Jobs for Those Who Love the Outdoors
If you spend more time outside than you do inside, there is bound to be a perfect job match for you in the great outdoors. Don’t think there are that many outdoor jobs? Think again!
As an active person – perhaps you’re a home exerciser, but dream of taking it outside – and as someone who revels in the natural landscape – you’ve formed an affinity for the sun, the moon and the stars: you’re bound to find your ideal career in nature.
Adventures galore await you as an outdoor careerist. Read on for a few ideas on how to never stop playing (or climbing or white-water rafting or hiking), while bringing home a paycheck.
Caveat: A bit of caution is called for here. Make sure you are fit—able to climb and bend and crawl and stretch and sometimes lift without issue, as called to do—and that you are able to withstand temperature extremes.
Also, depending on the job you’re going for, you are going to need to be able to work on your own for hours on end.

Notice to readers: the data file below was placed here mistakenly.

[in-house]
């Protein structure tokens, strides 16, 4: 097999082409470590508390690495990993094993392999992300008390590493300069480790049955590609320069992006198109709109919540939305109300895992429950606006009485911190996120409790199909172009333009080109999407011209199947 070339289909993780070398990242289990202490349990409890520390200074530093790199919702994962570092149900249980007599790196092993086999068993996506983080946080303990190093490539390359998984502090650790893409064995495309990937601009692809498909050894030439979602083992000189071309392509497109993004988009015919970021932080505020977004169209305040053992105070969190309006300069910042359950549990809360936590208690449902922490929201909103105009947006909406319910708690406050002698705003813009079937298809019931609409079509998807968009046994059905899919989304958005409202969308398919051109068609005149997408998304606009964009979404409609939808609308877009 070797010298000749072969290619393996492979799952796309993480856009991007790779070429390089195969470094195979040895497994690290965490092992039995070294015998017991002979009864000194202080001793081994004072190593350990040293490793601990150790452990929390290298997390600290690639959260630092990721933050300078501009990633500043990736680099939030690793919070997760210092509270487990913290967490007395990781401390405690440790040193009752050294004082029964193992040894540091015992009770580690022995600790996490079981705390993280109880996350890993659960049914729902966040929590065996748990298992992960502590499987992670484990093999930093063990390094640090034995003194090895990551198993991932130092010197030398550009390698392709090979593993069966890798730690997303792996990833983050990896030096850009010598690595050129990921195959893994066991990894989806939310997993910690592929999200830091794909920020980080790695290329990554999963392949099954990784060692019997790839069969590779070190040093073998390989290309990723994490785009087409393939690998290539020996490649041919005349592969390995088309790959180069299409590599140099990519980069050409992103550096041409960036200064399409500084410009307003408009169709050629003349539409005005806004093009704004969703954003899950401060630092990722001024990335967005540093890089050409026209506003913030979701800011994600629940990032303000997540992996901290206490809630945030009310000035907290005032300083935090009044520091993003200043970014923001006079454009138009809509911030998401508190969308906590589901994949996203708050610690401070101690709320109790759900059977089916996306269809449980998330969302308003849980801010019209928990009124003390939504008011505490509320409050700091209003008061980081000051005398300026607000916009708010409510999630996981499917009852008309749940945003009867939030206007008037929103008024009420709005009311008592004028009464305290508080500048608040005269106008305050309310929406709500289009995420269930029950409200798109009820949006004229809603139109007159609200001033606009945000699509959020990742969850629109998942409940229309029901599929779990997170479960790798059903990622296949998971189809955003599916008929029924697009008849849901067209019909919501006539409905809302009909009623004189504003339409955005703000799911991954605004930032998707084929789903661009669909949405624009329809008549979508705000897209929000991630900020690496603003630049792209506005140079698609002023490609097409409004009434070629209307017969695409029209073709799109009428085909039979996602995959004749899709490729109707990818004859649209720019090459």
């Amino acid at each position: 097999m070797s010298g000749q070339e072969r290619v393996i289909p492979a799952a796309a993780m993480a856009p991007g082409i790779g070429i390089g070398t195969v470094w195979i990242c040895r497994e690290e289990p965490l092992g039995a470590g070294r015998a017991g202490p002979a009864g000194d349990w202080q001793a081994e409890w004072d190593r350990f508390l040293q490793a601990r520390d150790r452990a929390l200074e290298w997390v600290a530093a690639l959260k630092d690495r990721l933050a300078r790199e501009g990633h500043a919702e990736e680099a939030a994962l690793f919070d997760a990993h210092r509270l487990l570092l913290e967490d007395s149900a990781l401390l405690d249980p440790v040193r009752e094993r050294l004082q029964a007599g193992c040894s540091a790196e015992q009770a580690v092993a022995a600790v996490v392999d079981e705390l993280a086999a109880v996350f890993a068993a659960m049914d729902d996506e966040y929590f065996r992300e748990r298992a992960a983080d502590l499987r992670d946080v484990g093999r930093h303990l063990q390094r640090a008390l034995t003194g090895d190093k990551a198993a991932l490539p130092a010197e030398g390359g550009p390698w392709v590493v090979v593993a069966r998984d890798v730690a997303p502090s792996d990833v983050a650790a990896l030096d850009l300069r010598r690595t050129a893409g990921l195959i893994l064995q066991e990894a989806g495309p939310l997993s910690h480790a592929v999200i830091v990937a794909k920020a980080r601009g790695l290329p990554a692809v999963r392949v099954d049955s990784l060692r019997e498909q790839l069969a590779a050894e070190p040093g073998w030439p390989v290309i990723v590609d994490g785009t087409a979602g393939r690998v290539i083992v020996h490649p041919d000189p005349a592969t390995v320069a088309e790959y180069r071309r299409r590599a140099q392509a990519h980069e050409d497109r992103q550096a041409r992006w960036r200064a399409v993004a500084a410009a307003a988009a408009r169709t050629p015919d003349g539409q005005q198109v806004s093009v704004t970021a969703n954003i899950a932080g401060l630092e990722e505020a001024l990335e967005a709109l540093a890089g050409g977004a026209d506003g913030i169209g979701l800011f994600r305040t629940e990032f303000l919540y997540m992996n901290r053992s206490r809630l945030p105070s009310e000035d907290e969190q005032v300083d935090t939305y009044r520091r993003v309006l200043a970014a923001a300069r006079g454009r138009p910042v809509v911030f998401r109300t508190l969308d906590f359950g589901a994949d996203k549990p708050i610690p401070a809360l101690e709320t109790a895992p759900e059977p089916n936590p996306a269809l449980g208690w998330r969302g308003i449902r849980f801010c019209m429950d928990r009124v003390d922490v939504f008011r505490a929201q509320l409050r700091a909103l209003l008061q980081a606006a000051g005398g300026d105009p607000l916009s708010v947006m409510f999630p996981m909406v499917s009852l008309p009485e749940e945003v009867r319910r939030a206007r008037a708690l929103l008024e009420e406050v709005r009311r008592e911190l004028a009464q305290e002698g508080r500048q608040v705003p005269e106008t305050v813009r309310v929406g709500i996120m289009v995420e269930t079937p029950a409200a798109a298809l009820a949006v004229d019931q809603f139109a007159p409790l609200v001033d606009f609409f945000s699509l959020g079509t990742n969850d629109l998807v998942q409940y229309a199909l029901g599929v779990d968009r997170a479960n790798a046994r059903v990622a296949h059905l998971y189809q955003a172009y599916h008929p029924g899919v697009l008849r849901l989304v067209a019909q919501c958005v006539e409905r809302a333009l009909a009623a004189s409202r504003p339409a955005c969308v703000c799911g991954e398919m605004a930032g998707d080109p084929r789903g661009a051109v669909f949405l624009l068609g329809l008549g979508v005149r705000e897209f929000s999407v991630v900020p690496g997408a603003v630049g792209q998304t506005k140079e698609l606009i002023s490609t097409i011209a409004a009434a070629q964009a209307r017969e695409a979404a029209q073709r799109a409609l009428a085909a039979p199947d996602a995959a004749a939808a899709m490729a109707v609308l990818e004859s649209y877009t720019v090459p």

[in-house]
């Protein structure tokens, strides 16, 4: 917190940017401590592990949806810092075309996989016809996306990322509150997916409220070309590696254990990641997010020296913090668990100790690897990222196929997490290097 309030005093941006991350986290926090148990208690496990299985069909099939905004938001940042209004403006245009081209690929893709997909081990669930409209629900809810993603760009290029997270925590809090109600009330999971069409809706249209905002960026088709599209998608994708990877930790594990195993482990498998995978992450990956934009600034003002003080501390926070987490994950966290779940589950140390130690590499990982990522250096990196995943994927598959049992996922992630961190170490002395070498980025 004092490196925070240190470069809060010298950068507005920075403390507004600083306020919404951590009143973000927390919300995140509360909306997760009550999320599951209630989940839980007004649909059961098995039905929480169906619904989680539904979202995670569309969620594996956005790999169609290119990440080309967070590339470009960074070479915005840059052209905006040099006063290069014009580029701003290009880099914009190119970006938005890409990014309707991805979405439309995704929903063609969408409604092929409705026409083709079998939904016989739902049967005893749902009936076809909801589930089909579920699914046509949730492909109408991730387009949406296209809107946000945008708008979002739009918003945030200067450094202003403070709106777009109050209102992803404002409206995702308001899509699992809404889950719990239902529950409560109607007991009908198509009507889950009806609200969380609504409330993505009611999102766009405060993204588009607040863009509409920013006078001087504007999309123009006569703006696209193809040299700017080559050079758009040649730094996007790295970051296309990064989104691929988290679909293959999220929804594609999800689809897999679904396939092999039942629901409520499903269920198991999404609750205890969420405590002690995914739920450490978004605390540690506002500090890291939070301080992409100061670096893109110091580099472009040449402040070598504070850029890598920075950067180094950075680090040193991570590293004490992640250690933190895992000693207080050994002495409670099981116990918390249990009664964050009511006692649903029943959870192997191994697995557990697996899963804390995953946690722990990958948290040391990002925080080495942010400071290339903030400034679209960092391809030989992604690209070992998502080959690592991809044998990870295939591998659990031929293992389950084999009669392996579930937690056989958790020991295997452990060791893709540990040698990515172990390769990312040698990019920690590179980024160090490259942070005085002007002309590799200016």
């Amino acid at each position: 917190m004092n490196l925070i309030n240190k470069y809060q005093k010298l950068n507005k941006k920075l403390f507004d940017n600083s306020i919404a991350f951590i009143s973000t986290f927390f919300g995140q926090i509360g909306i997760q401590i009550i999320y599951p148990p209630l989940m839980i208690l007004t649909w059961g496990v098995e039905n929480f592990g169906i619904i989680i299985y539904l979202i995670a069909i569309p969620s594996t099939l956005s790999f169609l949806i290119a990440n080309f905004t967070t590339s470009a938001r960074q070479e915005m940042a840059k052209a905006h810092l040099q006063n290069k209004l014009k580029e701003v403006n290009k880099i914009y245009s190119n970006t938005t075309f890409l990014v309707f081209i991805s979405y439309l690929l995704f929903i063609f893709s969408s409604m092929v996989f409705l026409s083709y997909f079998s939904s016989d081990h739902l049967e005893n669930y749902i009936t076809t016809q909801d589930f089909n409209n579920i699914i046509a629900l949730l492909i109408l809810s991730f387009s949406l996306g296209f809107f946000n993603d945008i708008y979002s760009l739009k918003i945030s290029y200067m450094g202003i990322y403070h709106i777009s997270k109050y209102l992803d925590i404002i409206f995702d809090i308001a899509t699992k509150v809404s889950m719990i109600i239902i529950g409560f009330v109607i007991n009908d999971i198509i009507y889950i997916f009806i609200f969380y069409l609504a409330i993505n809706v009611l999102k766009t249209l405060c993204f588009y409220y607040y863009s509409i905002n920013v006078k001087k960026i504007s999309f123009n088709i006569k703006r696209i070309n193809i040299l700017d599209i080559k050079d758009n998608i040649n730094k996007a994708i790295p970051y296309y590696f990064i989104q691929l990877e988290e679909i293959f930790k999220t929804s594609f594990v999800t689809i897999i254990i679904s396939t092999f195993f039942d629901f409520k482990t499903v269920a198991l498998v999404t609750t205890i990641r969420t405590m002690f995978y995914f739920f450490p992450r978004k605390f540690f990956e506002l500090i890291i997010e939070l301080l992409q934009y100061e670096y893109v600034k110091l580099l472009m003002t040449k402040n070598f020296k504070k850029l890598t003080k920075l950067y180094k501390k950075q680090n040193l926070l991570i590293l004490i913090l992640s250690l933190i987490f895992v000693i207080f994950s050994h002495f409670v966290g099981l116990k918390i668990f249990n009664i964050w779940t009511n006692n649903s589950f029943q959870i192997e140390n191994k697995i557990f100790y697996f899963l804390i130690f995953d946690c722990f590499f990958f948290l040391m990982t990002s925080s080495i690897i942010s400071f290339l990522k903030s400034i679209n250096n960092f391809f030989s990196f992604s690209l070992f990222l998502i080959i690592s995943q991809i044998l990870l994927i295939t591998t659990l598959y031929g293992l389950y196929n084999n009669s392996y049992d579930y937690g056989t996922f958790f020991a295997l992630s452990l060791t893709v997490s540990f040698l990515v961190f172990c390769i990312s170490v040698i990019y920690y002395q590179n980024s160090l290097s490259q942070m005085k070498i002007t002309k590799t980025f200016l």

‘Nuff said? Here goes:
Be an Environmentalist – There’s no end to the sorts of jobs you can apply for in the great outdoors with the moniker of environmentalist. This career is for folks who make it their serious business to protect the precious resources on our green planet, and they do that utilizing their own particular brand of earth-love.
Being an environmentalist can take the form of any number of professions, and each job achieves the same ends: an environmental specialist functions in the capacity of an expert who is lending their skill sets to the cause. (Unlike with many of the other nature-based jobs, this one doesn’t require much physical exertion.)
For instance, if you’re a lawyer, you can still be a lawyer; you’ll just hang your shingle either in or out of doors while working for the state or federal government, or while serving as legal counsel for a nonprofit… or any other organization.
Ditto if you’re a researcher who delves into the topics surrounding environmentalism, or a grant writer who seeks to research and construct grant requests, or proposals to preserve the place we call our great, green, beautiful home – earth.
Environmentalists also take the form of lobbyists.
Let’s Discuss What An Environmenal Lobbyist Does
Here we will explore what being an Environmental Lobbyist would entail.